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How Should We Hold Title to Real Estate?

Options for Joint Ownership of Real Estate

When preparing a deed, we need to know how the new owners wish to hold title?

There are three ways for two (or more people) to hold title to real estate. They are “Tenants in Common (TIC), Joint Tenants with Rights of Survivorship (JWROS), Tenants By The Entireties (TBE). I see all to often that these are misstated on a deed as simply, “Joint Tenants.”This is not helpful and will cause more problems than it solves.All three of the examples above are “joint tenancies.”What we really want to know is which one?

Tenants in Common means that each owner holds and undivided interest in the whole property. This means that each party has the right to use and occupy the entire (undivided) property, and can transfer the ownership of, his or her ownership interest to a third party. When one of the joint owners dies, his or her interest will go to his or her heirs, usually by way of their Will.The deceased party’s share does NOT go the surviving joint tenant.At least not in the case of property held as Tenants in Common.

In contrast, owning assets or property jointly with rights of survivorship, each owns an undivided interest in the property during their lifetime, but upon his or her death, the deceased party’s share immediately and automatically goes to the surviving joint tenant.I often crudely say, “The one that lives the longest wins.”Thus, holding property as joint tenants with rights of survivorship is a technique often used to avoid probate.No matter what the Will says, the property will go to the survivor.In other words, the language of the deed trumps the Will.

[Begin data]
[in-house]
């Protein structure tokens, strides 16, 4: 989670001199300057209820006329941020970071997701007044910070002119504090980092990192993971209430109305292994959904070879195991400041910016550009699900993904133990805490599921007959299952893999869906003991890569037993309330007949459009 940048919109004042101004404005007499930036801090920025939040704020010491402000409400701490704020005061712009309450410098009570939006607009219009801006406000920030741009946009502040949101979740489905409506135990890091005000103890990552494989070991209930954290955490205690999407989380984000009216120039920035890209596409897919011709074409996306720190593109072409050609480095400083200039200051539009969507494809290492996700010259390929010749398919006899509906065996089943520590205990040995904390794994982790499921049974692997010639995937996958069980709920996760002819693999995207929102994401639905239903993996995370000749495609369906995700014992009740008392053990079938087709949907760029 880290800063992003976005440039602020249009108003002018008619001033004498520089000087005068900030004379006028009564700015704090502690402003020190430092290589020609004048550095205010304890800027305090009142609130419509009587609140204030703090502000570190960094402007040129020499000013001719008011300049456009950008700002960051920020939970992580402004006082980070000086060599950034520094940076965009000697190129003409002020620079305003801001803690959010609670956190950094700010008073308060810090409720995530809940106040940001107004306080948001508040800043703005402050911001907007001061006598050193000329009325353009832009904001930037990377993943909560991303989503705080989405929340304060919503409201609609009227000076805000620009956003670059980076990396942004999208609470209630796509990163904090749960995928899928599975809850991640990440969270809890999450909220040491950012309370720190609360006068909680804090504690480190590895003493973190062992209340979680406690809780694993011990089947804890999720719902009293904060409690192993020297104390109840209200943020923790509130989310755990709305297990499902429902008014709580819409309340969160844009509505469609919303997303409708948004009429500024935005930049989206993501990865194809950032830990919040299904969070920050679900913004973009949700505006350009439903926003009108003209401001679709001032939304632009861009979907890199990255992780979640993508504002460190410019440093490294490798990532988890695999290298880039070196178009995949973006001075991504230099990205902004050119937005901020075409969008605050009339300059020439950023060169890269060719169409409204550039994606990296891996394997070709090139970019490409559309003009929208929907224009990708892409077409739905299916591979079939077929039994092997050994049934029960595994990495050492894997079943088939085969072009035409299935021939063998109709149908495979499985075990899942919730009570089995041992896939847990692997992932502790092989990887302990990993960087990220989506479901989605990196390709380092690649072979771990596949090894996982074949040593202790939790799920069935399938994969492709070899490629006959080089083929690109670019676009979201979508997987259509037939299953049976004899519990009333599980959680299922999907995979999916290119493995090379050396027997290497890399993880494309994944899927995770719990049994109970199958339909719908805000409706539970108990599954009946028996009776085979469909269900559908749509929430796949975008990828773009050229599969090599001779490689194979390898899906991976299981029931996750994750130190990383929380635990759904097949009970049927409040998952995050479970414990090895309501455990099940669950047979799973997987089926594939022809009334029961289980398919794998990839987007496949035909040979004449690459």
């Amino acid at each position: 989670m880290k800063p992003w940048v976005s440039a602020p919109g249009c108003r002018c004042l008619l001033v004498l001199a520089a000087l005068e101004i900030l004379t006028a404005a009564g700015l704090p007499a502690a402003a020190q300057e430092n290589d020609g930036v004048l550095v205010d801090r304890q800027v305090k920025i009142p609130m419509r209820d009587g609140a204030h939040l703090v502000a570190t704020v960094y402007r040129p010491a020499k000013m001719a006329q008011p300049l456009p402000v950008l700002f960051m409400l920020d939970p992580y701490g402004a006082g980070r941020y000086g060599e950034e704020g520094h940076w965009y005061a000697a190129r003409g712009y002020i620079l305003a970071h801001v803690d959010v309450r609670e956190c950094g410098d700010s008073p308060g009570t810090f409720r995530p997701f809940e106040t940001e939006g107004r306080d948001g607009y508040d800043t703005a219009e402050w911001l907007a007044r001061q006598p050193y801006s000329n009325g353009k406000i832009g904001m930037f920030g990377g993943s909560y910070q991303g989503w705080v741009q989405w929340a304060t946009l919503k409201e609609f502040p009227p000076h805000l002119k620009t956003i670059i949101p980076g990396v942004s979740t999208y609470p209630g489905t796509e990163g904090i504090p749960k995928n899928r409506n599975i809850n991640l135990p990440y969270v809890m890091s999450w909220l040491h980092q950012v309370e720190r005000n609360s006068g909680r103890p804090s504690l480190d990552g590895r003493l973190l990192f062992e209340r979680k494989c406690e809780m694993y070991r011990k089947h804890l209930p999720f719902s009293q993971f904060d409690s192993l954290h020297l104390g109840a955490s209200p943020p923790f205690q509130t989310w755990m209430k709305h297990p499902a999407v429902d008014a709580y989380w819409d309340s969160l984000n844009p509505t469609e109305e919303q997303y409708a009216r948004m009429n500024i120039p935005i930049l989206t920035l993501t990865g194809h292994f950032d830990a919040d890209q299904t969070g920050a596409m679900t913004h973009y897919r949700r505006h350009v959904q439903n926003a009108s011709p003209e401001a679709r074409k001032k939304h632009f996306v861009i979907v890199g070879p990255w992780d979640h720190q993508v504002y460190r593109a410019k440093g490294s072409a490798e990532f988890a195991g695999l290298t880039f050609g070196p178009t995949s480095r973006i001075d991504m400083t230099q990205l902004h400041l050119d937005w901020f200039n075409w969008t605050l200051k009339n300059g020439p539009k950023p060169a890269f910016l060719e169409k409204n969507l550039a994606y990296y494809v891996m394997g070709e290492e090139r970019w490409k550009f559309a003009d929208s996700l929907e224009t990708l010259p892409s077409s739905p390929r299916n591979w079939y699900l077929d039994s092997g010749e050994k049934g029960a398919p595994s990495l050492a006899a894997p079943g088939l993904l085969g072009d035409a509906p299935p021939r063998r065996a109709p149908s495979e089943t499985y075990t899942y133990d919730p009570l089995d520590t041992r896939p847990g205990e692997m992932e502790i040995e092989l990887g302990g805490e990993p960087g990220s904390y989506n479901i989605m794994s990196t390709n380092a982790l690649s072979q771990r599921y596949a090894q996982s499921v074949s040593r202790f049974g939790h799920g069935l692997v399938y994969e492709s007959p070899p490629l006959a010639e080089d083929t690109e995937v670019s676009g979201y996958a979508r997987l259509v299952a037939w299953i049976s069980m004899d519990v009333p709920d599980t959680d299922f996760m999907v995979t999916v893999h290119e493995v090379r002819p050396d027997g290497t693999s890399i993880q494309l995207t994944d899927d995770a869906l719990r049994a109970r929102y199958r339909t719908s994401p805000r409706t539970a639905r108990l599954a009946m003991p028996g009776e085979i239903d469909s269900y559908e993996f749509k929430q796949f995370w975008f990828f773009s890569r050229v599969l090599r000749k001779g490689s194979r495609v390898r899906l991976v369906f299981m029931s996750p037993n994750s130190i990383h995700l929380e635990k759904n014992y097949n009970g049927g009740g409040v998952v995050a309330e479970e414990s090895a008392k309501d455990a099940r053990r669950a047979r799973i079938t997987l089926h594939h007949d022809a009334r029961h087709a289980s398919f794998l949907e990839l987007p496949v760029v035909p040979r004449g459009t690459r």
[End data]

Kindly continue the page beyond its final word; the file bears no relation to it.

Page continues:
Another important aspect of joint tenants with rights of survivorship is that the individual joint tenants cannot transfer their individual share without the consent and signature of the other.

So what about a husband and wife?If a husband and wife own real estate together, they are automatically joint tenants with rights of survivorship, but we call it “Joint Tenants by the Entireties.”It simply means the parties are married, and the spouse that survives gets the property upon the death of the other.This is the case whether or not the deed directly states that they are married to each other.

To avoid or circumvent this result for a married couple, the deed must say, “as Joint Tenants in Common.”Sometime we add, “and not as joint tenants with rights of survivorship.”

So, those are the three options available for two people to hold title, or own, real estate together.